Toil for conservation:A tigress with her cub drinking water at a pond in the Sariska Tiger Reserve.Special arrangement
The measures for habitat management for tigers launched about six months ago at the famous Sariska Tiger Reserve in Rajasthan’s Alwar district have started bearing fruit. The tiger population in the wildlife sanctuary has gone up to 25, while the resources are being provided to create water holes and develop grasslands for ungulates as a prey base.
New tourist route
The forest administration has opened a new route in the tiger reserve’s buffer zone, adjacent to Alwar town, for tourists to facilitate better sightings of the big cats. The new Bara-Liwari route, located in the region where a tigress gave birth to two cubs recently, will reduce pressure on the core area and increase livelihood opportunities for the rural population.
A foundation established by a private bank has started delivering goods and resources which the Forest Department could not arrange because of a variety of handicaps. As part of its corporate social responsibility expenditure, the foundation is funding development of grasslands, earthen bunds and water holes for wild animals at 10 different locations and making livelihood intervention for the villagers being relocated from the sanctuary.
The tiger reserve, spread across 1,216 sq. km, witnessed the first-of-its-kind tiger relocation from the Ranthambore National Park by helicopter in 2008 after the felines became extinct in the sanctuary. Since then, the animal has taken some time in multiplying at its own ease, unlike the Panna tiger reserve in Madhya Pradesh, where a similar aerial translocation was carried out in 2009.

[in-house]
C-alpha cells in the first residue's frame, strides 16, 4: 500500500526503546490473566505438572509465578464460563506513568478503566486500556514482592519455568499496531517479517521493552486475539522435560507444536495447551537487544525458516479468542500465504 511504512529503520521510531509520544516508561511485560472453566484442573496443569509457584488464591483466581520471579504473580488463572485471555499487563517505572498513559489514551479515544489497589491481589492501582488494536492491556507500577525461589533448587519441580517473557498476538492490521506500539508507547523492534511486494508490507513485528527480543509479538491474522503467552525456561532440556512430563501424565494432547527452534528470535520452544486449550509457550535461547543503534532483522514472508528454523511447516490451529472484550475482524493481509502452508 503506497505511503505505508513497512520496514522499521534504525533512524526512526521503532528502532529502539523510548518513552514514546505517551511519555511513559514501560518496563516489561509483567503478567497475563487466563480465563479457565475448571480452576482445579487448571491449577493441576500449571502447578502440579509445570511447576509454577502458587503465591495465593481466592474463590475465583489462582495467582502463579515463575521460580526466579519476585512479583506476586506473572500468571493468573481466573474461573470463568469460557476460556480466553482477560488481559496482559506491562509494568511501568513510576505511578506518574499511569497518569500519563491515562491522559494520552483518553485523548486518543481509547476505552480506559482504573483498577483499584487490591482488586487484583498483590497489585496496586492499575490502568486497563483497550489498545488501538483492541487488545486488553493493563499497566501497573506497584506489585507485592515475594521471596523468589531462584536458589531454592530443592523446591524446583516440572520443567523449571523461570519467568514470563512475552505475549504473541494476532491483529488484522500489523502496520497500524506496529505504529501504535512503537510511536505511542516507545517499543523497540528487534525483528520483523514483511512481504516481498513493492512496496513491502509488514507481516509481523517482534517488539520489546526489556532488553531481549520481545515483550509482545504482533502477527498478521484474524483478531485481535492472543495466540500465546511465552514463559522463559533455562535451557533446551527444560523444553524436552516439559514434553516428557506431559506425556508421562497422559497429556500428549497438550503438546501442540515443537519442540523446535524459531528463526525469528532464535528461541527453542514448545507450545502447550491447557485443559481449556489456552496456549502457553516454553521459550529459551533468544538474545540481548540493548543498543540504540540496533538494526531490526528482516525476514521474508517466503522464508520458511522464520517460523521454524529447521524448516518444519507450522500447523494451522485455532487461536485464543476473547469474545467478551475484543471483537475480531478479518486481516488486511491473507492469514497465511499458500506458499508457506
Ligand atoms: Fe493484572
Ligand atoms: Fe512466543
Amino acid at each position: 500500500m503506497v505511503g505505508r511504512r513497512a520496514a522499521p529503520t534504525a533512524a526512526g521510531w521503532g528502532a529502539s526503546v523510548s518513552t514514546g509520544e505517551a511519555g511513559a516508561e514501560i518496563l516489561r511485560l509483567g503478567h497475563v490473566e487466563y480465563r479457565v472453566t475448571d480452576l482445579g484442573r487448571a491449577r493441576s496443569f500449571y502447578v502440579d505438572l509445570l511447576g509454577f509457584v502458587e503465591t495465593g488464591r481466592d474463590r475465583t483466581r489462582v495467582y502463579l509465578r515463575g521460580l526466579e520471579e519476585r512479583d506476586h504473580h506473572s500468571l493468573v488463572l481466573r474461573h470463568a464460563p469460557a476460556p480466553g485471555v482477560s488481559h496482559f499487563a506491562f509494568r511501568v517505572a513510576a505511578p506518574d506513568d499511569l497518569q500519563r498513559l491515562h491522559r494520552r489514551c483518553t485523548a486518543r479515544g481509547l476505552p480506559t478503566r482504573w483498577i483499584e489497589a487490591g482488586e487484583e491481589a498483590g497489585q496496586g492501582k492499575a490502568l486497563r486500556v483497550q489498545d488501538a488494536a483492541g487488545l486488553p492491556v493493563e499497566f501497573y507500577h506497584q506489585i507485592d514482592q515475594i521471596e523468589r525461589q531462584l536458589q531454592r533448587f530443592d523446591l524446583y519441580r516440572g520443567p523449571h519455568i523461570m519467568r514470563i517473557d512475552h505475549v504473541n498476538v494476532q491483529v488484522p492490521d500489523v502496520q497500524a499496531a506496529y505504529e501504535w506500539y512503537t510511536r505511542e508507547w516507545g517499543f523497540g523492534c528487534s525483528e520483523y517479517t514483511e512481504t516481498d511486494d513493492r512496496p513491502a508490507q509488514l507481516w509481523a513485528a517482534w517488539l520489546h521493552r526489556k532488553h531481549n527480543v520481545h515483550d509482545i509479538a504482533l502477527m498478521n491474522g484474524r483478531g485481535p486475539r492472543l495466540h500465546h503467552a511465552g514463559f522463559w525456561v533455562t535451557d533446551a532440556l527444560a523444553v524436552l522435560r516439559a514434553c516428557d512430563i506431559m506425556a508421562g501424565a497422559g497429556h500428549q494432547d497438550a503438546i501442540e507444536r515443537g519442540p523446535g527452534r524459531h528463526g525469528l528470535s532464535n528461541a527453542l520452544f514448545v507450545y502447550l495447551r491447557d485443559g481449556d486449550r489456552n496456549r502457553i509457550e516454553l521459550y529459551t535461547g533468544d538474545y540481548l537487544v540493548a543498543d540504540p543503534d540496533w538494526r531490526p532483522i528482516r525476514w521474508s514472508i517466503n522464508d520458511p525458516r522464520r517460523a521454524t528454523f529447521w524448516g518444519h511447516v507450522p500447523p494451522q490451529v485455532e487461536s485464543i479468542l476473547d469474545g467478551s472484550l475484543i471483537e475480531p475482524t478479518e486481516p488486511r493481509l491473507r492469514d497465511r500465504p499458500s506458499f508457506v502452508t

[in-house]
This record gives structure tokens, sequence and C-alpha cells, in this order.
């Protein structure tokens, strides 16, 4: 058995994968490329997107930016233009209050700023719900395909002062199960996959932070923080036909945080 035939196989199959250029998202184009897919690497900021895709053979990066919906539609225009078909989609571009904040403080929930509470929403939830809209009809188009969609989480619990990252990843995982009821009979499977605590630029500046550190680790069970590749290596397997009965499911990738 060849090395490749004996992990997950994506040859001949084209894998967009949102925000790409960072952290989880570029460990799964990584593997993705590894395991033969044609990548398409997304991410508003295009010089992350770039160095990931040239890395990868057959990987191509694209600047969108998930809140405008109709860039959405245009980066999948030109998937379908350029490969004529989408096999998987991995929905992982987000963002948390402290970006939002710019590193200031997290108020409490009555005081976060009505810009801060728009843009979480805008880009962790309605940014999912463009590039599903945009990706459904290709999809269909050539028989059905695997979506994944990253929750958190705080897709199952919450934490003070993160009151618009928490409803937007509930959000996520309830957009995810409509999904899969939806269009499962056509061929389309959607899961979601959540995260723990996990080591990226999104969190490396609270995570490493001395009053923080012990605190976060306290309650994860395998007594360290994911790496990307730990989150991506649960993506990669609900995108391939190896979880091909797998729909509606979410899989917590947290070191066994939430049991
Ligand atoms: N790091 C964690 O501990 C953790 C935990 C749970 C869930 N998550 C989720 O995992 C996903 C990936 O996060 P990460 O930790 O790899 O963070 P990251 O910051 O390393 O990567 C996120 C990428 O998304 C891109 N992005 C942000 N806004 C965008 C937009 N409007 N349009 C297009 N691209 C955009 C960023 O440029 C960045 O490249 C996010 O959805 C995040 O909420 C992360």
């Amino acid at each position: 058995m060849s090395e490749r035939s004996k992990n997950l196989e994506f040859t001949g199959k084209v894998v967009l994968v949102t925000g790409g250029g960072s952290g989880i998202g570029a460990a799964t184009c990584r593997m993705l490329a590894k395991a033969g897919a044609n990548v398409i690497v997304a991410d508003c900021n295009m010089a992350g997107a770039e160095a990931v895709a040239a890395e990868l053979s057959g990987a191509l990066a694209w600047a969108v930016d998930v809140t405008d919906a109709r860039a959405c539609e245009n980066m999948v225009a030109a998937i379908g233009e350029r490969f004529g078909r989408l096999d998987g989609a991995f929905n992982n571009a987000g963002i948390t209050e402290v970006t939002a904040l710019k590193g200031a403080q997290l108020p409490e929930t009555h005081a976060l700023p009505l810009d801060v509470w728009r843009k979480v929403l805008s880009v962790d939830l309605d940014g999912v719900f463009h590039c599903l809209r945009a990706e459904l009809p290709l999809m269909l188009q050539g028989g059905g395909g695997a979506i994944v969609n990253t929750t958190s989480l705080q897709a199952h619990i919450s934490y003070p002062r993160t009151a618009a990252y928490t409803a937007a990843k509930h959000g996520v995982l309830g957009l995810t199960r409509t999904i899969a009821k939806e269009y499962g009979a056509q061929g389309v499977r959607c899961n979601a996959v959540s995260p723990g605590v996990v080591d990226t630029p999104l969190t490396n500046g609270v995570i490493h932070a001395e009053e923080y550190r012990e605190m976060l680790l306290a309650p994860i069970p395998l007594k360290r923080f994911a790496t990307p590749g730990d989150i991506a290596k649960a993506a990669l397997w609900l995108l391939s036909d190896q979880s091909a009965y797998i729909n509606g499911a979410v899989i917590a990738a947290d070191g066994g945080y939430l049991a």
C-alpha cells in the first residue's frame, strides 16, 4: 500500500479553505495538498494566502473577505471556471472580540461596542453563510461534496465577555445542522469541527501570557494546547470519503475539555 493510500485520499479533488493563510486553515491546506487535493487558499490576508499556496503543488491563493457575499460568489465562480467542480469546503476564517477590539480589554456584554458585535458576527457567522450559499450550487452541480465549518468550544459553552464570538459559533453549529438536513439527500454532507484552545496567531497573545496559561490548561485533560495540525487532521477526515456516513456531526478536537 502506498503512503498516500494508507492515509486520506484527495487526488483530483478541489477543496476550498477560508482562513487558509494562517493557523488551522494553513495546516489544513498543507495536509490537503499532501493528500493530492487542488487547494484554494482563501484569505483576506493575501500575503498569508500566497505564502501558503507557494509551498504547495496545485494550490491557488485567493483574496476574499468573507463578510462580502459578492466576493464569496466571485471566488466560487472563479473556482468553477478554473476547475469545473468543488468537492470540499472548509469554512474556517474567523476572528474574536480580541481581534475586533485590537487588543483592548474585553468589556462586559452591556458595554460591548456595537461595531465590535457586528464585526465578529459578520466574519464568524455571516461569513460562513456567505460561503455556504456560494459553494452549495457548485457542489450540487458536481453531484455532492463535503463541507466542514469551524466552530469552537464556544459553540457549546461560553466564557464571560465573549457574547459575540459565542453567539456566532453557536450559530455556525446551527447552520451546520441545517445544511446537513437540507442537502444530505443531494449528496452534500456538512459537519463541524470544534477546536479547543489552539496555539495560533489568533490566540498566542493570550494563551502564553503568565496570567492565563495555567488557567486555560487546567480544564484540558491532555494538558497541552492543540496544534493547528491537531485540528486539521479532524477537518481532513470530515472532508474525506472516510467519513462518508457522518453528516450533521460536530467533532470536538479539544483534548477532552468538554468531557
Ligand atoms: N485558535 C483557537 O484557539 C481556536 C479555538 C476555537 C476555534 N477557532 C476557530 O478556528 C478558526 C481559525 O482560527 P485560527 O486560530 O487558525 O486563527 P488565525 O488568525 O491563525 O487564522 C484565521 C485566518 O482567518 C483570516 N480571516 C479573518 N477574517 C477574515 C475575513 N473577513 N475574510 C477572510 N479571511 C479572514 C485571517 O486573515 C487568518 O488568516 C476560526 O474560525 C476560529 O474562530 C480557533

Aid for guards
The foundation has distributed 23 motorcycles with helmets to the forest guards in Sariska for monitoring the tiger movement with the pledge that one new motorcycle per new tiger will be given in the future.
Tourism & Wildlife Society of India (TWSI) honorary secretary Harsh Vardhan, who has been visiting Sariska for the last four decades, told The Hindu that the forest was now depicting an appropriate balance between the prey and predator.
The grassland habitats developed in dry patches of land have helped ungulates to feed better and breed in the areas such as Naya Pani, Dabli and Bhagani, leading to an enhanced feed for tigers.
The forest administration, assisted by the foundation, has created new water sources at 10 diverse habitats within the forest, where solar pump-based tube wells were being sunk. This will facilitate the supply of water to far-off areas, even in the elevated zones without any diesel pump noise as faced in the past.
Sariska Tiger Reserve’s Field Director R.N. Meena said three more zones in the core area would be opened for tourists in the near future. Re-routing has been done for the visitors’ vehicles so as to occasionally remain off-beat and cover inner forest regimes to gain better sightings of tigers.
Amid the efforts being made for relocation of villages, about 1,000 families are still staying in the forest area, with some of them residing within the core area of 881 sq. km, such as in Madhopur, Indala, Kundalka and Haripura.
According to the forest officials, the rehabilitated villagers’ needs, including the khatedari rights on the land allotted to them, have been met on priority to act as a catalyst for the remaining villages to be shifted out of the reserve areas.
Mr. Vardhan affirmed that all issues of the wild species in Sariska would become easier to tackle if the ecology of the forest was understood and action taken accordingly. Being the nearest Project Tiger reserve to the national capital, Sariska holds an immense potential for ecotourism with its rich wildlife and beautiful mountains, streams and lakes, as it is flourishing again with tigers.